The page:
Our longest wait at the time came at the walkway to cross the fairway on no. 1. It was 8 minutes, which was manageable, though, and the clouds were starting to clear and you could see the sun trying to break through. But that also meant it was getting more humid and sweaty.

We caught Phil’s group on no. 7 and stopped on the leftside of the fairway, which was one of the muddiest areas. A golf cart tried to go around the crowd and decided to try and drive through the deep sludge. Bad idea. He got stuck and the wheels were spinning, causing goo to splatter all over a handful of-fans. Lovely.

As the cart driver struggled to get unstuck, another cart was rolling up and tried to drive through the same muck. I was already wincing when the second cart was 10 yards away. Same story. With the help of several fans, they managed to push them out.

Meanwhile, Phil was walking up the fairway. The gallery was about three deep, which is very modest for Phil-crowd standards, but I still couldn’t see a thing. No big deal for me, personally, since I watch them all the time.

Next, we kept walking and caught Sergio teeing off no. 7. The gallery was surprisingly tame and mild-mannered, but it was like that everywhere and it’s only Thursday, not to mention many probably made the smart decision and stayed home or left. (While Phil drew cheers — the loudest I heard — for his birdie on that hole, it was quiet for the circumstances.)

Finally, we approached the 6th tee as Fowler was in his pre-shot routine. We stopped around the landing area to watch them hit. Fowler’s ball plugged and almost looked like it was trying to spin out but it was embedded. No big deal. He gets a free drop. The process was longer than usual, but that was fine — better to be safe than sorry is my motto!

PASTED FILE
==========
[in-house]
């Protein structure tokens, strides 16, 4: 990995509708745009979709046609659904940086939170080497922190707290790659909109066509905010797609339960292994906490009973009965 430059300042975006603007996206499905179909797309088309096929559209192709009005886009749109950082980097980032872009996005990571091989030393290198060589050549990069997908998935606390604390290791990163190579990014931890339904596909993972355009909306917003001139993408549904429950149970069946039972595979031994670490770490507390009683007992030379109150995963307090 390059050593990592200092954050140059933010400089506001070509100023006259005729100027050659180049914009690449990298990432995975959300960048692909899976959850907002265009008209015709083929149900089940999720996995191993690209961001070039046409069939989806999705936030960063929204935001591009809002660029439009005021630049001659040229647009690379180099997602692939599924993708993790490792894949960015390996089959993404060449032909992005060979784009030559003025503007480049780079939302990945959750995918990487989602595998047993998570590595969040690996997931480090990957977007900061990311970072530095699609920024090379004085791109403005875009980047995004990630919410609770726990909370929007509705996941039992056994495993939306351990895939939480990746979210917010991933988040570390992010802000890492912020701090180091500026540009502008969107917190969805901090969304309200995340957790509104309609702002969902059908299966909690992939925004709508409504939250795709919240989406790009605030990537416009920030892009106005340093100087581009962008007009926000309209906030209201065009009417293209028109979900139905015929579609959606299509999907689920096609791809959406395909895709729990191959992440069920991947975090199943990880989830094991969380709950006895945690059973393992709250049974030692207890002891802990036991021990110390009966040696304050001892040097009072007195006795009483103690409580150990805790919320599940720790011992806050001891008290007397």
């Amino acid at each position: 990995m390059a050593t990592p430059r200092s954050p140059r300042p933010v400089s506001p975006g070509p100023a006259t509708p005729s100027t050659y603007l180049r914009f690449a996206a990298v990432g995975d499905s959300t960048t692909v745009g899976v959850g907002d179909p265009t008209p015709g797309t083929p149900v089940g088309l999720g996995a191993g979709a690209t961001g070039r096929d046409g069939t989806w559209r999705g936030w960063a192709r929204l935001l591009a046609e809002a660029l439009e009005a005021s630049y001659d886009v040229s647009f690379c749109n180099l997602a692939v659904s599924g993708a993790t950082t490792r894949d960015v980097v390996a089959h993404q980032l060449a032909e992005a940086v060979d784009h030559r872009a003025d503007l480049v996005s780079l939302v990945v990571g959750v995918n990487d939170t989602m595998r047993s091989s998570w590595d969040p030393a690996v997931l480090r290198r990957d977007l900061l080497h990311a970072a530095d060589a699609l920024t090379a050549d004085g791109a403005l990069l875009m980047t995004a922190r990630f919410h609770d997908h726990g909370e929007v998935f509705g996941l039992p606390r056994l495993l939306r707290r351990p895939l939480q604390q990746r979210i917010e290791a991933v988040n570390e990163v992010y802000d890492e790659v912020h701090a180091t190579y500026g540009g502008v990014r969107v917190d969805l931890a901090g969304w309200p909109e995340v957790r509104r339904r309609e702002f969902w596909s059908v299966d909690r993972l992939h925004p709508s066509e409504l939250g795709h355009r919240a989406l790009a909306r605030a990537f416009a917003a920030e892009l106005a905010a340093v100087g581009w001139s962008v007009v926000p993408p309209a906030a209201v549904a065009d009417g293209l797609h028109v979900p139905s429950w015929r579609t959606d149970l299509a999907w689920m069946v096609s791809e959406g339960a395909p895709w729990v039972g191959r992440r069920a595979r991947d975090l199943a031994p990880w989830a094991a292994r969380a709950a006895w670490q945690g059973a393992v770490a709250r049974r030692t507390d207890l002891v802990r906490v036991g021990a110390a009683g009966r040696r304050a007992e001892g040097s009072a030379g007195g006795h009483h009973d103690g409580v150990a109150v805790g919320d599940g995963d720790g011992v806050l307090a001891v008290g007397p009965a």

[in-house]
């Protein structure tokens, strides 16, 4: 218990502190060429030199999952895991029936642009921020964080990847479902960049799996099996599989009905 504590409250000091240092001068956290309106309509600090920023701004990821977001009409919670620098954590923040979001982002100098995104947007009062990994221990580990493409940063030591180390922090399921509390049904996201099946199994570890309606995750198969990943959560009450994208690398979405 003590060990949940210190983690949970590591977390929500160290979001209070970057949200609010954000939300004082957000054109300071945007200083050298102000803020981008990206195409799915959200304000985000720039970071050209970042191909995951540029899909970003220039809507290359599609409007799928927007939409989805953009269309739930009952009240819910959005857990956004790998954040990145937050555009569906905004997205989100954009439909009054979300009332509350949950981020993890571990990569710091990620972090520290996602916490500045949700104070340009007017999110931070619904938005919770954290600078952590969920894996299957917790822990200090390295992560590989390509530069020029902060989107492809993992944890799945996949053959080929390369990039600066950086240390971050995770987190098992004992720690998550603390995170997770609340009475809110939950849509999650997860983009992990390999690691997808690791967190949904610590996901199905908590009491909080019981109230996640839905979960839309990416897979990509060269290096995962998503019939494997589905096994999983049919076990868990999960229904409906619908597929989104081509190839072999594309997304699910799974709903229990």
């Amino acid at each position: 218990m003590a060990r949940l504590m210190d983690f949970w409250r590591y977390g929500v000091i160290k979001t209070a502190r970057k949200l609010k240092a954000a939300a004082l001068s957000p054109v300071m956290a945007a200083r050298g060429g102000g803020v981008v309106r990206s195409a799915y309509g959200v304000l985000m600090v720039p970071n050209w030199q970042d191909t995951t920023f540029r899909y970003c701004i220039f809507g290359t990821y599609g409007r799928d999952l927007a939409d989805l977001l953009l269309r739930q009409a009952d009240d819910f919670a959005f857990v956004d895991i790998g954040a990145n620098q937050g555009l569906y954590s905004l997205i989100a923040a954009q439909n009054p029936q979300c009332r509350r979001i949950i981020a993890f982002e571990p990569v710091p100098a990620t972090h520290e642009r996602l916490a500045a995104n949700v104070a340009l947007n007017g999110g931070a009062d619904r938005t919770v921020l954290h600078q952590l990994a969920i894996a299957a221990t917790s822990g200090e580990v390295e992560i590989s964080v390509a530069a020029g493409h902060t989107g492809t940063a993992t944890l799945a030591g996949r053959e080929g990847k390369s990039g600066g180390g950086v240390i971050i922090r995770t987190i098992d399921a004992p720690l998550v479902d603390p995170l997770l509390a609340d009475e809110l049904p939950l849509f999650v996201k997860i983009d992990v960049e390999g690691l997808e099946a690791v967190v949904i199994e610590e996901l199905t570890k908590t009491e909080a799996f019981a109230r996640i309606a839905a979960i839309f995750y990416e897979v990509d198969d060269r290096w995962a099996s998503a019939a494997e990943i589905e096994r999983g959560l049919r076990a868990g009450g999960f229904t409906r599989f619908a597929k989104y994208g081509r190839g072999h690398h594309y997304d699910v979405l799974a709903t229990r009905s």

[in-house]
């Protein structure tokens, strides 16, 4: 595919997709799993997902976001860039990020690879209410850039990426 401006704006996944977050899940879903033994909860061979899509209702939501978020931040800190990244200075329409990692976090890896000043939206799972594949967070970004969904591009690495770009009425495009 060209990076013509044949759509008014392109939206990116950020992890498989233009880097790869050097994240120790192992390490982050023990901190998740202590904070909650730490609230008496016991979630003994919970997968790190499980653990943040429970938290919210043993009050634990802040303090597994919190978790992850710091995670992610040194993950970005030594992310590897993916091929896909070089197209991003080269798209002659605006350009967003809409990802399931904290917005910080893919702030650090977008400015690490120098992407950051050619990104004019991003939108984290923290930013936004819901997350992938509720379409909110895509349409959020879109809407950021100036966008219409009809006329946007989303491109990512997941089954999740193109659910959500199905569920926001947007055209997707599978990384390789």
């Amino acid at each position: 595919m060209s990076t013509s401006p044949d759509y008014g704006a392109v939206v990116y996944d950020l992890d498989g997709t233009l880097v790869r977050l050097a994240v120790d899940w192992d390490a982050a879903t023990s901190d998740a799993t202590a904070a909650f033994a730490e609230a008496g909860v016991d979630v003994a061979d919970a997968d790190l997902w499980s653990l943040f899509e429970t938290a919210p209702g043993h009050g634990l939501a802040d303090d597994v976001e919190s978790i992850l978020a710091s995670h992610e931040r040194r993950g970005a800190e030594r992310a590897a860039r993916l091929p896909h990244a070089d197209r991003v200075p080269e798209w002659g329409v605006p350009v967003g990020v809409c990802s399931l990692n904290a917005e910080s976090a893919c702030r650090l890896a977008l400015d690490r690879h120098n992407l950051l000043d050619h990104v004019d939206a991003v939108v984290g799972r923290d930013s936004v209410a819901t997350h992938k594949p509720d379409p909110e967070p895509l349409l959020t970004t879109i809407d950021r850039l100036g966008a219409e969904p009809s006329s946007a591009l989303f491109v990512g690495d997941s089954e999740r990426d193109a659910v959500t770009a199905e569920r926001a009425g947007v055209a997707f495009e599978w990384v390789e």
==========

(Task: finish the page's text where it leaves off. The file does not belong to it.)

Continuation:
Jason Day hit next and his ball actually rolled a yard. Lastly, Manassero’s shot also got a few inches of extra distance.

We watched them trudge through. I gotta take media shuttle, will update later. But the takeaway is this: Merion is one of my favorite courses and I love it …when there aren’t thousands of people, large tents and grandstands. While I understand and appreciate the romantic appeal and the idea of bringing it back to where Ben Hogan and other golfing legends won, translating that to reality is another thing. You know what they say, sometimes “history” and “tradition” are best left alone.

Point being, it’s not exactly an enjoyable spectating (or even playing experience from a logistical perspective), and by that, I mean quite possibly the worst. Not only in my fledgling experience — this is the fourth US Open I’ve covered (not counting Bethpage and previous Opens I attended as a paying ticket holder ) — but the unanimous opinion from players and their entourages, industry insiders and seasoned golf fans. After all, golf is in the entertainment business.

That said, if you are attending, wear a pair of shoes you don’t mind tossing after they are ruined, and the grandstands on nos. 17 and 18 are lovely. But the tournament looks absolutely wonderful on TV.

By the way, you’re probably wondering about whether Tiger’s wrist or arm or elbow is okay after a shot from the rough early in the round appeared to agitate him. He says he’s fine.

“It’s going to be a fast night,” said Woods, who was two-over through 10 when play was suspended due to darkness. “It’s kind of the way the Tour has been this year. We’ve had a lot of bad weather this year and this is the way it’s been.

“​I’ve got a lot of holes to play tomorrow. And hopefully I can play a little better than I did today.”